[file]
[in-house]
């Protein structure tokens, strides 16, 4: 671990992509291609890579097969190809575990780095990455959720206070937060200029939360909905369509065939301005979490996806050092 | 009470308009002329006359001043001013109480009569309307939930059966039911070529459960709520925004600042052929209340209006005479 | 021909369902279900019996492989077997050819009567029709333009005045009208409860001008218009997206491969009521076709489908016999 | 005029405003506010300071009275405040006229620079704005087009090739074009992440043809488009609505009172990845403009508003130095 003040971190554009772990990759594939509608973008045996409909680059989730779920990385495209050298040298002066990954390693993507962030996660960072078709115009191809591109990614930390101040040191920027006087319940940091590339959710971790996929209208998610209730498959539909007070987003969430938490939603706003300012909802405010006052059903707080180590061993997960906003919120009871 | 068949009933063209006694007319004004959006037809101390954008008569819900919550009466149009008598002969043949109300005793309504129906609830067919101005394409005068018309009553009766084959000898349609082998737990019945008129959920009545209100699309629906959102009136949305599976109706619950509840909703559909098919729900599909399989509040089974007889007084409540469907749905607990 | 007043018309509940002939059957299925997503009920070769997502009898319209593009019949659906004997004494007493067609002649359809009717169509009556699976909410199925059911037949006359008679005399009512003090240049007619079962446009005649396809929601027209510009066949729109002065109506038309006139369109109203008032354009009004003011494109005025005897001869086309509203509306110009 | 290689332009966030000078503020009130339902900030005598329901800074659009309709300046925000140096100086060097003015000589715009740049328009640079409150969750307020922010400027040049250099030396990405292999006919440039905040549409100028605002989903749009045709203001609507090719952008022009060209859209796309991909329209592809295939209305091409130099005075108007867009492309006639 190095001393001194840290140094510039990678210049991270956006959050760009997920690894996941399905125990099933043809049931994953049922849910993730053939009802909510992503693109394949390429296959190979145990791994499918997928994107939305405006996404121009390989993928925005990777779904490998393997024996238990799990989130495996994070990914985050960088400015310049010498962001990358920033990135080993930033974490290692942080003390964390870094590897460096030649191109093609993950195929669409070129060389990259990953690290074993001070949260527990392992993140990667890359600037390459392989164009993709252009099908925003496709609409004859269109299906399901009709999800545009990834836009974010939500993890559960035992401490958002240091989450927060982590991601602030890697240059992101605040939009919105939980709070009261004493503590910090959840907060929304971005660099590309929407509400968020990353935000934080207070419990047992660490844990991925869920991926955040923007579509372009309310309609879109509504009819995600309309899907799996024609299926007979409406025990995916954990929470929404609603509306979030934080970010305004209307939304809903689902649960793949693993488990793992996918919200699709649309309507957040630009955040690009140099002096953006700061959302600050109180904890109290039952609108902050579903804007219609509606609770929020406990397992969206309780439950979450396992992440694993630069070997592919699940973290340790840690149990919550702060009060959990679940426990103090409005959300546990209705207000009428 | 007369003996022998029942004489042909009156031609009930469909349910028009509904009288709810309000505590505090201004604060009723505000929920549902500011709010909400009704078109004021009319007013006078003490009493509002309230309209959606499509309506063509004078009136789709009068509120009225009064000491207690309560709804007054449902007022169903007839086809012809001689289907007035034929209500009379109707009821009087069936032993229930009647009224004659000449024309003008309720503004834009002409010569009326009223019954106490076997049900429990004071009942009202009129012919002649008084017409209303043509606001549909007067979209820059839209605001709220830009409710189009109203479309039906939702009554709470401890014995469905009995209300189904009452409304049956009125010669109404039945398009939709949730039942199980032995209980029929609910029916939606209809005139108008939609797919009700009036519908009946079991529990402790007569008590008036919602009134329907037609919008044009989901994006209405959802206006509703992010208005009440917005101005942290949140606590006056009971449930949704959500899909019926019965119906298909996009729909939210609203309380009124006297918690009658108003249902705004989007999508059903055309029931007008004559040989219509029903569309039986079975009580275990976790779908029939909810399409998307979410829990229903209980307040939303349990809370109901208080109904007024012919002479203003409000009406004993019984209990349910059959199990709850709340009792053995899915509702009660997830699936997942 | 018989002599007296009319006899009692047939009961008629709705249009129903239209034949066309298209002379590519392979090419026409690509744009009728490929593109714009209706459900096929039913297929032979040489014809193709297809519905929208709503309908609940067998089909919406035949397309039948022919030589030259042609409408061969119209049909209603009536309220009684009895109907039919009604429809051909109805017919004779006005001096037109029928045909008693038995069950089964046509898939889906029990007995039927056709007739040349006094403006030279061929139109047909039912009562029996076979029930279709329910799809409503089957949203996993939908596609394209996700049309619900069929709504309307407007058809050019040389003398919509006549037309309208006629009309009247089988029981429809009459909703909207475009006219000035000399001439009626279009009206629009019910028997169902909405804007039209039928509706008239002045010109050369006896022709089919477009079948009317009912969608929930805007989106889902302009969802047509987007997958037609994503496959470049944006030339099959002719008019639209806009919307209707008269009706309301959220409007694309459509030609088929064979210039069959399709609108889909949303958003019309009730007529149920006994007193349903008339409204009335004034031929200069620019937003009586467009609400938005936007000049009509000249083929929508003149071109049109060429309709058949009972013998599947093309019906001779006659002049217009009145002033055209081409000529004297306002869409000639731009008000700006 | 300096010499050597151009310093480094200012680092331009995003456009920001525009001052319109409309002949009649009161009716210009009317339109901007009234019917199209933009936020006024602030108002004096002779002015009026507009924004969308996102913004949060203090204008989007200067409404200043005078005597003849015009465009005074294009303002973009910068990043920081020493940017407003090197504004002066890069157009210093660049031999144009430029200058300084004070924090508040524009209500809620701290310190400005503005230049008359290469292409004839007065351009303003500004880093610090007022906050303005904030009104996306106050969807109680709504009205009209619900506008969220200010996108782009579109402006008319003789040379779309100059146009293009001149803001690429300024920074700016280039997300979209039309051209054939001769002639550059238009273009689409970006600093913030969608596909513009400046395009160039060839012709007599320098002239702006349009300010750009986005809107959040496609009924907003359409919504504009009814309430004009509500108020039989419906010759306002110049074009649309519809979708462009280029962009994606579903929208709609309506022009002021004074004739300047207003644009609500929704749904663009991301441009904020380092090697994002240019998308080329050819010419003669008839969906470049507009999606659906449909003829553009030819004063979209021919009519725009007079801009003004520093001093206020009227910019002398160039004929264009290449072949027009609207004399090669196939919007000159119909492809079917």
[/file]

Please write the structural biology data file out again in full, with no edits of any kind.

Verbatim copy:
[in-house]
């Protein structure tokens, strides 16, 4: 671990992509291609890579097969190809575990780095990455959720206070937060200029939360909905369509065939301005979490996806050092 | 009470308009002329006359001043001013109480009569309307939930059966039911070529459960709520925004600042052929209340209006005479 | 021909369902279900019996492989077997050819009567029709333009005045009208409860001008218009997206491969009521076709489908016999 | 005029405003506010300071009275405040006229620079704005087009090739074009992440043809488009609505009172990845403009508003130095 003040971190554009772990990759594939509608973008045996409909680059989730779920990385495209050298040298002066990954390693993507962030996660960072078709115009191809591109990614930390101040040191920027006087319940940091590339959710971790996929209208998610209730498959539909007070987003969430938490939603706003300012909802405010006052059903707080180590061993997960906003919120009871 | 068949009933063209006694007319004004959006037809101390954008008569819900919550009466149009008598002969043949109300005793309504129906609830067919101005394409005068018309009553009766084959000898349609082998737990019945008129959920009545209100699309629906959102009136949305599976109706619950509840909703559909098919729900599909399989509040089974007889007084409540469907749905607990 | 007043018309509940002939059957299925997503009920070769997502009898319209593009019949659906004997004494007493067609002649359809009717169509009556699976909410199925059911037949006359008679005399009512003090240049007619079962446009005649396809929601027209510009066949729109002065109506038309006139369109109203008032354009009004003011494109005025005897001869086309509203509306110009 | 290689332009966030000078503020009130339902900030005598329901800074659009309709300046925000140096100086060097003015000589715009740049328009640079409150969750307020922010400027040049250099030396990405292999006919440039905040549409100028605002989903749009045709203001609507090719952008022009060209859209796309991909329209592809295939209305091409130099005075108007867009492309006639 190095001393001194840290140094510039990678210049991270956006959050760009997920690894996941399905125990099933043809049931994953049922849910993730053939009802909510992503693109394949390429296959190979145990791994499918997928994107939305405006996404121009390989993928925005990777779904490998393997024996238990799990989130495996994070990914985050960088400015310049010498962001990358920033990135080993930033974490290692942080003390964390870094590897460096030649191109093609993950195929669409070129060389990259990953690290074993001070949260527990392992993140990667890359600037390459392989164009993709252009099908925003496709609409004859269109299906399901009709999800545009990834836009974010939500993890559960035992401490958002240091989450927060982590991601602030890697240059992101605040939009919105939980709070009261004493503590910090959840907060929304971005660099590309929407509400968020990353935000934080207070419990047992660490844990991925869920991926955040923007579509372009309310309609879109509504009819995600309309899907799996024609299926007979409406025990995916954990929470929404609603509306979030934080970010305004209307939304809903689902649960793949693993488990793992996918919200699709649309309507957040630009955040690009140099002096953006700061959302600050109180904890109290039952609108902050579903804007219609509606609770929020406990397992969206309780439950979450396992992440694993630069070997592919699940973290340790840690149990919550702060009060959990679940426990103090409005959300546990209705207000009428 | 007369003996022998029942004489042909009156031609009930469909349910028009509904009288709810309000505590505090201004604060009723505000929920549902500011709010909400009704078109004021009319007013006078003490009493509002309230309209959606499509309506063509004078009136789709009068509120009225009064000491207690309560709804007054449902007022169903007839086809012809001689289907007035034929209500009379109707009821009087069936032993229930009647009224004659000449024309003008309720503004834009002409010569009326009223019954106490076997049900429990004071009942009202009129012919002649008084017409209303043509606001549909007067979209820059839209605001709220830009409710189009109203479309039906939702009554709470401890014995469905009995209300189904009452409304049956009125010669109404039945398009939709949730039942199980032995209980029929609910029916939606209809005139108008939609797919009700009036519908009946079991529990402790007569008590008036919602009134329907037609919008044009989901994006209405959802206006509703992010208005009440917005101005942290949140606590006056009971449930949704959500899909019926019965119906298909996009729909939210609203309380009124006297918690009658108003249902705004989007999508059903055309029931007008004559040989219509029903569309039986079975009580275990976790779908029939909810399409998307979410829990229903209980307040939303349990809370109901208080109904007024012919002479203003409000009406004993019984209990349910059959199990709850709340009792053995899915509702009660997830699936997942 | 018989002599007296009319006899009692047939009961008629709705249009129903239209034949066309298209002379590519392979090419026409690509744009009728490929593109714009209706459900096929039913297929032979040489014809193709297809519905929208709503309908609940067998089909919406035949397309039948022919030589030259042609409408061969119209049909209603009536309220009684009895109907039919009604429809051909109805017919004779006005001096037109029928045909008693038995069950089964046509898939889906029990007995039927056709007739040349006094403006030279061929139109047909039912009562029996076979029930279709329910799809409503089957949203996993939908596609394209996700049309619900069929709504309307407007058809050019040389003398919509006549037309309208006629009309009247089988029981429809009459909703909207475009006219000035000399001439009626279009009206629009019910028997169902909405804007039209039928509706008239002045010109050369006896022709089919477009079948009317009912969608929930805007989106889902302009969802047509987007997958037609994503496959470049944006030339099959002719008019639209806009919307209707008269009706309301959220409007694309459509030609088929064979210039069959399709609108889909949303958003019309009730007529149920006994007193349903008339409204009335004034031929200069620019937003009586467009609400938005936007000049009509000249083929929508003149071109049109060429309709058949009972013998599947093309019906001779006659002049217009009145002033055209081409000529004297306002869409000639731009008000700006 | 300096010499050597151009310093480094200012680092331009995003456009920001525009001052319109409309002949009649009161009716210009009317339109901007009234019917199209933009936020006024602030108002004096002779002015009026507009924004969308996102913004949060203090204008989007200067409404200043005078005597003849015009465009005074294009303002973009910068990043920081020493940017407003090197504004002066890069157009210093660049031999144009430029200058300084004070924090508040524009209500809620701290310190400005503005230049008359290469292409004839007065351009303003500004880093610090007022906050303005904030009104996306106050969807109680709504009205009209619900506008969220200010996108782009579109402006008319003789040379779309100059146009293009001149803001690429300024920074700016280039997300979209039309051209054939001769002639550059238009273009689409970006600093913030969608596909513009400046395009160039060839012709007599320098002239702006349009300010750009986005809107959040496609009924907003359409919504504009009814309430004009509500108020039989419906010759306002110049074009649309519809979708462009280029962009994606579903929208709609309506022009002021004074004739300047207003644009609500929704749904663009991301441009904020380092090697994002240019998308080329050819010419003669008839969906470049507009999606659906449909003829553009030819004063979209021919009519725009007079801009003004520093001093206020009227910019002398160039004929264009290449072949027009609207004399090669196939919007000159119909492809079917």